“He called and goes, ‘Mr. Colombik, I’m scared,’" Colombik told producers. “‘I overheard my wife and her boyfriend talking. They didn’t know I was there and they were talking about how to kill me.'"
Detectives also learned Debra stood to inherit almost $1 million in her husband’s death. She immediately became the prime suspect in Werner’s murder — but when they next tried to interview her, she had lawyered up.
While the case grew cold, Debra took possession of Werner’s homes and personal property. She also tried to claim $800,000 in life insurance policies, but suspecting fraud, the insurer refused to pay. They settled with her for $450,000, according to court documents.
Debra broke up with Korabik nine months later.
Then, a major break came in the case. In 1984, ATF agents arrested career criminal Kenneth Kaenel for illegally selling firearms. In undercover recordings, Kaenel bragged about using a MAC 10 machine gun, according to court documents.
This was especially relevant because Kaenel had previously lived with Korabik and Debra at Korabik's father’s home in Chicago. When detectives questioned Kaenel in jail, he agreed to talk to them on the condition that "nothing he said would be used against him," according to court documents.
Kaenel claimed he was offered $50,000 to kill Werner Hartmann and that Korabik supplied him with the MAC 10 — but he said he turned down the job after test firing the gun in his basement because it malfunctioned.
Bullet slugs dug out of Kaenel`s basement were eventually matched to those taken from Werner's body, The Chicago Tribune reported in 1988.
Detectives asked Kaenel to wear a wire and get Debra to incriminate herself. However, when he went to speak to her he signaled that they were being recorded, rendering the conversation useless and nullifying his deal with police.
Without enough evidence to make an arrest for murder, investigators began building a fraud case against Debra and her co-conspirators. Handwriting experts determined Werner’s signature had been forged on life insurance documents, according to the Chicago Tribune.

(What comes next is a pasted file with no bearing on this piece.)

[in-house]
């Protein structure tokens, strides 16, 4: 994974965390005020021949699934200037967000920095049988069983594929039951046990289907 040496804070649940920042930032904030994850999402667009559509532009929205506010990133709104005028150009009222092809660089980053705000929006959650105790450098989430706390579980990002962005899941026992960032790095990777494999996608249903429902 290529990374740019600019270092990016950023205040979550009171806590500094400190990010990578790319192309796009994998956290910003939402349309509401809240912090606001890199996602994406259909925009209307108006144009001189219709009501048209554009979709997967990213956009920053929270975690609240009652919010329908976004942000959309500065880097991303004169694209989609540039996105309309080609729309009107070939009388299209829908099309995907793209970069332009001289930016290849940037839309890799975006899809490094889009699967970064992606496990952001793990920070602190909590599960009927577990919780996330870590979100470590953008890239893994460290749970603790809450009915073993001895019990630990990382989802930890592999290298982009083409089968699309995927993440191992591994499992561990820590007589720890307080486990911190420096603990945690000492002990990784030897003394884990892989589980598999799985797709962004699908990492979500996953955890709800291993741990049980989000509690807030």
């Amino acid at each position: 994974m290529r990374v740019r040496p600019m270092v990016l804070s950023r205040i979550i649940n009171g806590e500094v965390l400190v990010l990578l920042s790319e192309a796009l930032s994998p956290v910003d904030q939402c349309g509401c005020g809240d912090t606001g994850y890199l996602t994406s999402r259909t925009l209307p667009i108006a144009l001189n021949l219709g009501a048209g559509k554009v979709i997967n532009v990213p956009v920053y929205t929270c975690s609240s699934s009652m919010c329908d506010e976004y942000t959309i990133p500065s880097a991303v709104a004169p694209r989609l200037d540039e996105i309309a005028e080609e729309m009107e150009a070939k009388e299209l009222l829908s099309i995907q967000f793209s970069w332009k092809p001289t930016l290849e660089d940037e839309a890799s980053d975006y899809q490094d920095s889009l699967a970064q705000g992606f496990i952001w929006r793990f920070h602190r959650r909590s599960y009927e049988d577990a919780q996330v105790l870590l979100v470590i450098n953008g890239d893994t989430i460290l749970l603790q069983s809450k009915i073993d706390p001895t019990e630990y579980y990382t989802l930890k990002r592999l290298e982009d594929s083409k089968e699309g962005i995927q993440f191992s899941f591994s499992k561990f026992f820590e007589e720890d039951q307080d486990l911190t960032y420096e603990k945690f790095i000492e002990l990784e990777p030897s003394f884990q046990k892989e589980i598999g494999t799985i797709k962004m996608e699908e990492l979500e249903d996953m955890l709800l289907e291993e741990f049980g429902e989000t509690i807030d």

But in order to commit insurance fraud, Debra would have needed a willing conspirator at the insurance company. Phone records implicated Harvey Loochtan, the Hartmanns' insurance agent.
When confronted by police at his office, Loochtan immediately told them everything. He said Werner had contacted him in 1982 to say he was getting a divorce and wanted to take Debra off his life insurance policy and make his daughters the sole beneficiary.
Not long after, Loochtan was visited by Debra, who worked her charms and persuaded him to make her the sole beneficiary. She also gave him $3,000, according to court documents.
After Loochtan approved the policy, a copy was sent to Werner, who called to complain that the changes he requested weren’t made. Loochtan warned Debra, and Werner was murdered days later.
“I think if he never would have changed the policy, my dad would never have been murdered,” Eva told producers.
Authorities finally made an arrest on Jan. 21, 1989, almost seven years after Werner Hartmann’s death. Debra Hartmann, John Korabik, and Kenneth Kaenel were indicted on charges of mail fraud and conspiracy, the Associated Press reported at the time.
In Dec. 1989, Debra Hartmann, John Korabik, and Kenneth Kaenel were convicted on multiple mail and wire fraud charges for conspiring to kill Werner Hartmann and cheat life insurance companies out of $800,000, according to a 1989 Chicago Tribune article.
Three months later, in March 1990, Debra, then 35, was sentenced to 22 years in prison. Having ultimately collected $589,000 in insurance settlements, she was ordered to pay whatever restitution was possible, the Chicago Tribune reported at the time.
John Korabik, 34, received a 16-year prison sentence, while Kenneth Kaenel, who at 62 was already serving six years for illegal gun sales and stolen car possession, was given an additional 20-year sentence. Harvey Loochtan, 52, was sentenced to two years in prison.
Tragically, no one has ever been charged with the murder of Werner Hartmann and it remains an open case. Debra was released in 2002 after serving 12 years in prison. Her current whereabouts are unknown.
Crime Time is your destination for true crime stories from around the world, breaking crime news, and information about Oxygen's original true crime shows and documentaries. Sign up for our Crime Time Newsletter and subscribe to our true crime podcast Martinis & Murder for all the best true crime content.